14/08/2017

Roslyn tricked me again

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A while ago 2 of my SpecFlow tests started failing on the build server. At the same time, on a few local machines no problems were observed. I also didn't find any exceptions in the log, so I decided to log into the server and debug a problem there.

Quite soon I figured out that the problem is in the algorithm that uses Roslyn to analyse and understand the code. Here is a simplified code that finds all local variables within a method body and tries to determine their exact types.
MethodDeclarationSyntax m = ...;

// Let's find all local variables declarations
var statements = m.DescendantNodes().OfType<LocalDeclarationStatementSyntax>().ToList();
// For each local variable let's try to determine its type
foreach(var s in statements)
{
   var typeSymbol = semanticModel.GetSymbolInfo(s.Declaration.Type).Symbol;
   ...
}
The problem was that in some cases GetSymbolInfo was returning null and in other cases it was working ok. For example, it didn't work for such piece of code:
var item = Items.Single(i => i.Id = id);
For a while I was stuck. Then I reminded myself about diagnostics information that are provided by Roslyn. They correspond to warning and errors from Visual Studio and we can read them via Compilation.GetDiagnostics method. I used this method and in the result, I found mainly warnings but also a few compilation errors saying that:

Error CS1061 'IEnumerable<Item>' does not contain a definition for 'Single' and no extension method 'Single' accepting a first argument of type 'IEnumerable<Item>could be found (are you missing a using directive or an assembly reference?)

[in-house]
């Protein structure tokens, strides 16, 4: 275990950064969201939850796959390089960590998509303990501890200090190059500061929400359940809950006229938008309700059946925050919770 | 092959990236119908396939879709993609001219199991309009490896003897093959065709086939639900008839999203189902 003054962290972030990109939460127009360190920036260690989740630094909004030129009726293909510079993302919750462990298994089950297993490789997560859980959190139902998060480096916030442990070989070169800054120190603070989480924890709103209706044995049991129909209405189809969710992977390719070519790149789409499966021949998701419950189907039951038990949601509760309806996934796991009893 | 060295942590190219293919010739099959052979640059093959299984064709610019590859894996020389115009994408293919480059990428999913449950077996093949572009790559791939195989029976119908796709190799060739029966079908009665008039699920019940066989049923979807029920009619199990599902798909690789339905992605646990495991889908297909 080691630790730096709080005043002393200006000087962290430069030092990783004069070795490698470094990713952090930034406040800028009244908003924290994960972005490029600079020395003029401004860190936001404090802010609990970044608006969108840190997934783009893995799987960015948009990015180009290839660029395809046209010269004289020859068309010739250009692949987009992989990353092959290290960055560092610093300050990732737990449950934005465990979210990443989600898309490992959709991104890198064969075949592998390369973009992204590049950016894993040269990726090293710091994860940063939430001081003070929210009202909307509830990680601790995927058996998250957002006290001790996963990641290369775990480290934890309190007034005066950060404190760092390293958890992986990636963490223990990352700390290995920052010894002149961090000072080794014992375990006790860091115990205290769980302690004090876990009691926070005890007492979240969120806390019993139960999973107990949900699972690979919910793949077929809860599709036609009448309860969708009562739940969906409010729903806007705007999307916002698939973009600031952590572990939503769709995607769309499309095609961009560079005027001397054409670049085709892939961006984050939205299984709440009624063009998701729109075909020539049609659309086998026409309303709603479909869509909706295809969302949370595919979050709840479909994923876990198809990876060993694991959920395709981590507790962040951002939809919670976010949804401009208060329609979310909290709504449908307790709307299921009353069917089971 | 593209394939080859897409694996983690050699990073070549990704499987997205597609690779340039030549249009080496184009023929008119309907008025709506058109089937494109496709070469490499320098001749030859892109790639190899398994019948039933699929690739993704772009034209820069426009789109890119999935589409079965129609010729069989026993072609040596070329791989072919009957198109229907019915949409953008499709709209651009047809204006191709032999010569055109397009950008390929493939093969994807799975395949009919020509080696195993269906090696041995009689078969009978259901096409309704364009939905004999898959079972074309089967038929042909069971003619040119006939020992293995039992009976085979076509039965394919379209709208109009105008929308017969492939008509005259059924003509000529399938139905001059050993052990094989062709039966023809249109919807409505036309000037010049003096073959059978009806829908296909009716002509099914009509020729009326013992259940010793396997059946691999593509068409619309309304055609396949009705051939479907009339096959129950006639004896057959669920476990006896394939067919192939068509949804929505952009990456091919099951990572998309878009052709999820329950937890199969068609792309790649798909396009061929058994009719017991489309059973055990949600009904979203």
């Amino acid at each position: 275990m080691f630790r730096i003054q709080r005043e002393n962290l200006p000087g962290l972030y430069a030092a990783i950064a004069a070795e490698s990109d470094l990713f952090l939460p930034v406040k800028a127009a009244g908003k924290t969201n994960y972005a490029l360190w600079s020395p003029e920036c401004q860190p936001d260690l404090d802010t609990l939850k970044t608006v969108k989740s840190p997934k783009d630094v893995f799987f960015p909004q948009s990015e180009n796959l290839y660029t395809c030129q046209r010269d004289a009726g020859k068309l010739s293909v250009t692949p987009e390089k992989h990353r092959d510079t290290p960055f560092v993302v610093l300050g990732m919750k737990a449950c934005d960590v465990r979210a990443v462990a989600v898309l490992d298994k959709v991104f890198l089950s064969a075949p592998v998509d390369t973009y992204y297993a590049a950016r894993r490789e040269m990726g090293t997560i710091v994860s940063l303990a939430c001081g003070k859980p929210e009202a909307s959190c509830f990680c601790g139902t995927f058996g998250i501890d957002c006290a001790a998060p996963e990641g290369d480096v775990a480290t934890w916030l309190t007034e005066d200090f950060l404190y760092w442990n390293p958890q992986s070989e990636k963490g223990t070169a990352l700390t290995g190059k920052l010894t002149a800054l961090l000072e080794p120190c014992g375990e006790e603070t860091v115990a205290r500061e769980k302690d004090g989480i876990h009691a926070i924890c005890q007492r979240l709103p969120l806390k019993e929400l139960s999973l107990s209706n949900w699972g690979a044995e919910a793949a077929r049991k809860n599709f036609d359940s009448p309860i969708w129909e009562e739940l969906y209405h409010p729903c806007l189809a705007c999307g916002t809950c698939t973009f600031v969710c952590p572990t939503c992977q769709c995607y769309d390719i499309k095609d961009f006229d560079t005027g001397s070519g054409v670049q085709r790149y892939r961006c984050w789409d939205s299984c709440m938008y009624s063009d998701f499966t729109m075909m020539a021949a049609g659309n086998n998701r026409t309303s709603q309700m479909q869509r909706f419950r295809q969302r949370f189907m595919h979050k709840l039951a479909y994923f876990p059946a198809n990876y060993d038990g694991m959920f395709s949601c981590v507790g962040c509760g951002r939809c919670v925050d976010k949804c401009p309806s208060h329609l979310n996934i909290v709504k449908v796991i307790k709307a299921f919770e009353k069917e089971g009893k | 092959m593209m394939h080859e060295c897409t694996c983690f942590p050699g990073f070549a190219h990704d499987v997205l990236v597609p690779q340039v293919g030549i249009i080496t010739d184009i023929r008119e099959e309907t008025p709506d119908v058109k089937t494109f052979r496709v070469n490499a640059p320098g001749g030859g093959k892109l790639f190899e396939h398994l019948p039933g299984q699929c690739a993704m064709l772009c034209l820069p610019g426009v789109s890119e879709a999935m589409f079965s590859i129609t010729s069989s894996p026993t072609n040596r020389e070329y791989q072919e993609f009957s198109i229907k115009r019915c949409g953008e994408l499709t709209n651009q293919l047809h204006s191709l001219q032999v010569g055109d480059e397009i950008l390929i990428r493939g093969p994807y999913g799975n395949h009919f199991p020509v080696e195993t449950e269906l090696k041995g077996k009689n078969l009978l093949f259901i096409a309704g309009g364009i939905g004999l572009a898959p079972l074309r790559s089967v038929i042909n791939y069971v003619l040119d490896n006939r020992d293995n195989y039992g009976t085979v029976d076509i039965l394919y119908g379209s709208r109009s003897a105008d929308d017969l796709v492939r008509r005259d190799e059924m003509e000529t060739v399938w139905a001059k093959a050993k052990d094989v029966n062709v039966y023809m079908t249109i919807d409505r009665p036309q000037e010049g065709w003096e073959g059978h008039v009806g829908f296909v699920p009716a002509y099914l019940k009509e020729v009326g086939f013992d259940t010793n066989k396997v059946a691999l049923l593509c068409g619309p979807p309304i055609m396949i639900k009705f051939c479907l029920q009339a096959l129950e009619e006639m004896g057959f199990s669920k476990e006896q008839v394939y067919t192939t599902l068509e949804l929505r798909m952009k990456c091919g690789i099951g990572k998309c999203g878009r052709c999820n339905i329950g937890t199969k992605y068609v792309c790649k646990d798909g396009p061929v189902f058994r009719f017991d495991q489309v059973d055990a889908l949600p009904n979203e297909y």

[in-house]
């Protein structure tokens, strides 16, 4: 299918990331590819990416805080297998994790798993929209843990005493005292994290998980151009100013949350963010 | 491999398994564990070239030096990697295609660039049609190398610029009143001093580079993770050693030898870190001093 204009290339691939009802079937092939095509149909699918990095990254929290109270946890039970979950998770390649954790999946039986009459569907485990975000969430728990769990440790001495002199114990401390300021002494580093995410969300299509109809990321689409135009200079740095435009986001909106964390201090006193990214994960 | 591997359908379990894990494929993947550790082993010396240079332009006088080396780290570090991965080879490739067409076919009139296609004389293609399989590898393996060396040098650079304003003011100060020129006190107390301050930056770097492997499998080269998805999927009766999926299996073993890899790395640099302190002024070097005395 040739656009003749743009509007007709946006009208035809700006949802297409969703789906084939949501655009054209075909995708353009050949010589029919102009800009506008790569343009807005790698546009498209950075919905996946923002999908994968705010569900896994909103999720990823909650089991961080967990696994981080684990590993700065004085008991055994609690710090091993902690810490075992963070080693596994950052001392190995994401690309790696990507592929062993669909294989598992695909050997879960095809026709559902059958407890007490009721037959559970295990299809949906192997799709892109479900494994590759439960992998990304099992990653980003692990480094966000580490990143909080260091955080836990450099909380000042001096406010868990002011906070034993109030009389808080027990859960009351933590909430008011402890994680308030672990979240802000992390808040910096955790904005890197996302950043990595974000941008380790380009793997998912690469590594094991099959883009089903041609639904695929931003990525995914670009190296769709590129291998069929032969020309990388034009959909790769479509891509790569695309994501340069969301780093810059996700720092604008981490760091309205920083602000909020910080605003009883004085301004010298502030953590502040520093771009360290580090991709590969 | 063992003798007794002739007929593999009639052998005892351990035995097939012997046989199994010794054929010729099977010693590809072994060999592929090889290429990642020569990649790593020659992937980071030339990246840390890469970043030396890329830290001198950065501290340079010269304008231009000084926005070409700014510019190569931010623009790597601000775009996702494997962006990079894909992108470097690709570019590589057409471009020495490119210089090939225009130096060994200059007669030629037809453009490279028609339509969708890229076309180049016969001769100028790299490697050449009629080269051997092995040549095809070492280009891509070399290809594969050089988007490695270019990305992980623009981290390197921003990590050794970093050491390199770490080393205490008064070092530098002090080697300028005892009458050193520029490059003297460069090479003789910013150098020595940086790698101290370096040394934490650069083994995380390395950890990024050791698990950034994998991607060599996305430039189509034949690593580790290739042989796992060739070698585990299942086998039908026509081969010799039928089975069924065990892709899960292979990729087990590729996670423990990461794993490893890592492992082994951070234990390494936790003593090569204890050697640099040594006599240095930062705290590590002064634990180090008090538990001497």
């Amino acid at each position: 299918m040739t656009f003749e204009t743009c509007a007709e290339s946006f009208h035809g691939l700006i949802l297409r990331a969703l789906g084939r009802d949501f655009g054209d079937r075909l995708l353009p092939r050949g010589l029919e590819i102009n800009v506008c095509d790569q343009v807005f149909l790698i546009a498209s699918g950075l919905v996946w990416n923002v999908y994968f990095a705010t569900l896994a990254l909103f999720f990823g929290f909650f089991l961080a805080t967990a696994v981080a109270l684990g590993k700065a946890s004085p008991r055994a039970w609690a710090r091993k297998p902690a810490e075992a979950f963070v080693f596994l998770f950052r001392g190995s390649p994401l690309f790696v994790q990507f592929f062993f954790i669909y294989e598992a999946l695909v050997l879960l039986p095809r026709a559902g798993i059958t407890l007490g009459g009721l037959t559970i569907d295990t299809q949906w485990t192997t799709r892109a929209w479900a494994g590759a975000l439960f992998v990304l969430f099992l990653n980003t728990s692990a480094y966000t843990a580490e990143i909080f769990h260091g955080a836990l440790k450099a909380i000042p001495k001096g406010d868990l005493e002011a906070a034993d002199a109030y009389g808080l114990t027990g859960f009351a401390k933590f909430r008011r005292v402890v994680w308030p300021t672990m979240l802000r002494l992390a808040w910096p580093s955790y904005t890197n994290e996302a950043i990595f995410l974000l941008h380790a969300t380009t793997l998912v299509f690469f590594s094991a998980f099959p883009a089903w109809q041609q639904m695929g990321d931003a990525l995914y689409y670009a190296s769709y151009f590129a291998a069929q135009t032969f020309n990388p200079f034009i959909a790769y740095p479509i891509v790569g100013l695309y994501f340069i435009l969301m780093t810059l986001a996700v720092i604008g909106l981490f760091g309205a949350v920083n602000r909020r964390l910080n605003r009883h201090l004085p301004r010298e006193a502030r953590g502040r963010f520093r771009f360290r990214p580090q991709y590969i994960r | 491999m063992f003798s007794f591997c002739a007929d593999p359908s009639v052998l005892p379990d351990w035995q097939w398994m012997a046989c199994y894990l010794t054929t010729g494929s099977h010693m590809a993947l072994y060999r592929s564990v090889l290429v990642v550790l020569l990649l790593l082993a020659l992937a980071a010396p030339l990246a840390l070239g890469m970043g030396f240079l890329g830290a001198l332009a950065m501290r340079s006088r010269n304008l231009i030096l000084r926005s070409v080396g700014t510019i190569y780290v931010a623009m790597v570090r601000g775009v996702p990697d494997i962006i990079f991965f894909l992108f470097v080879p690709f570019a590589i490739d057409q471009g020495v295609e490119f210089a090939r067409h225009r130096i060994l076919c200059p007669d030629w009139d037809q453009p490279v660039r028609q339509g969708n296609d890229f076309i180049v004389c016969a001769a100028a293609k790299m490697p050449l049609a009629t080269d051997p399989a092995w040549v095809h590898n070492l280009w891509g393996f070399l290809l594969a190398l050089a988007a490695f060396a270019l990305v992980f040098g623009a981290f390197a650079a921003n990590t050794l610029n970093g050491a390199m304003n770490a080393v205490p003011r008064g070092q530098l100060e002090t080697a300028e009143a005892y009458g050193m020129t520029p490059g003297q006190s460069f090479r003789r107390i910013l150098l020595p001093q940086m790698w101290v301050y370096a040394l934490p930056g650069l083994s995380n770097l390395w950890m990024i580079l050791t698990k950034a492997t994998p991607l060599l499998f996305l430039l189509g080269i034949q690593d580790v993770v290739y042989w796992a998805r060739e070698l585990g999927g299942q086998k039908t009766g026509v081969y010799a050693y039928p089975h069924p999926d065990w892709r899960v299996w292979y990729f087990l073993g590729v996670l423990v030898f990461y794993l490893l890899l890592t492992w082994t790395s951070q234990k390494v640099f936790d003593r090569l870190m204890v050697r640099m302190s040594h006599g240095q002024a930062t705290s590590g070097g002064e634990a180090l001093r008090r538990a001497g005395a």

Now it was much more clearer. Roslyn can't perform semantic analyses and return symbol info for a line with a compilation error. You may remember that in my earlier post I wrote that to perform semantic analyses Roslyn needs to know all assemblies used by a given project. To register all required assemblies, I proposed the following code:
var compilation = await project.GetCompilationAsync();

// Let's register mscorlib
compilation = compilation.AddReferences(MetadataReference.CreateFromFile(typeof(object).Assembly.Location));

if (Directory.Exists("PATH TO OUTPUT DIRECTORY"))
{
   var files = Directory.GetFiles(directory, "*.dll").ToList(); // You can also look for *.exe files

   foreach (var f in files)
      compilation = compilation.AddReferences(MetadataReference.CreateFromFile(f));
}
In this code, I register mscorlib and all assemblies in the given directory. However, LINQ methods like Single are defined in another system assembly i.e. System.Core which is not taken into account. It's why Roslyn was reporting compilation errors. Here is the fix:
var compilation = await project.GetCompilationAsync();

// Let's register mscorlib
compilation = compilation.AddReferences(MetadataReference.CreateFromFile(typeof(object).Assembly.Location));
// Let's register System.Core
compilation = compilation.AddReferences(MetadataReference.CreateFromFile(typeof(System.Linq.Enumerable).Assembly.Location));
// Let's register whatever we need
...
Nonetheless, it doesn't explain why this problem was observed only on the build server. And to be honest I don't know. Probably it's due to some configuration differences but I'm not sure.


If you want to use Roslyn semantic analyses explicitly register all assemblies that are used by a code you want to analyse.


*The picture at the beginning of the post comes from own resources and shows salt sculptures in Wieliczka salt mine.

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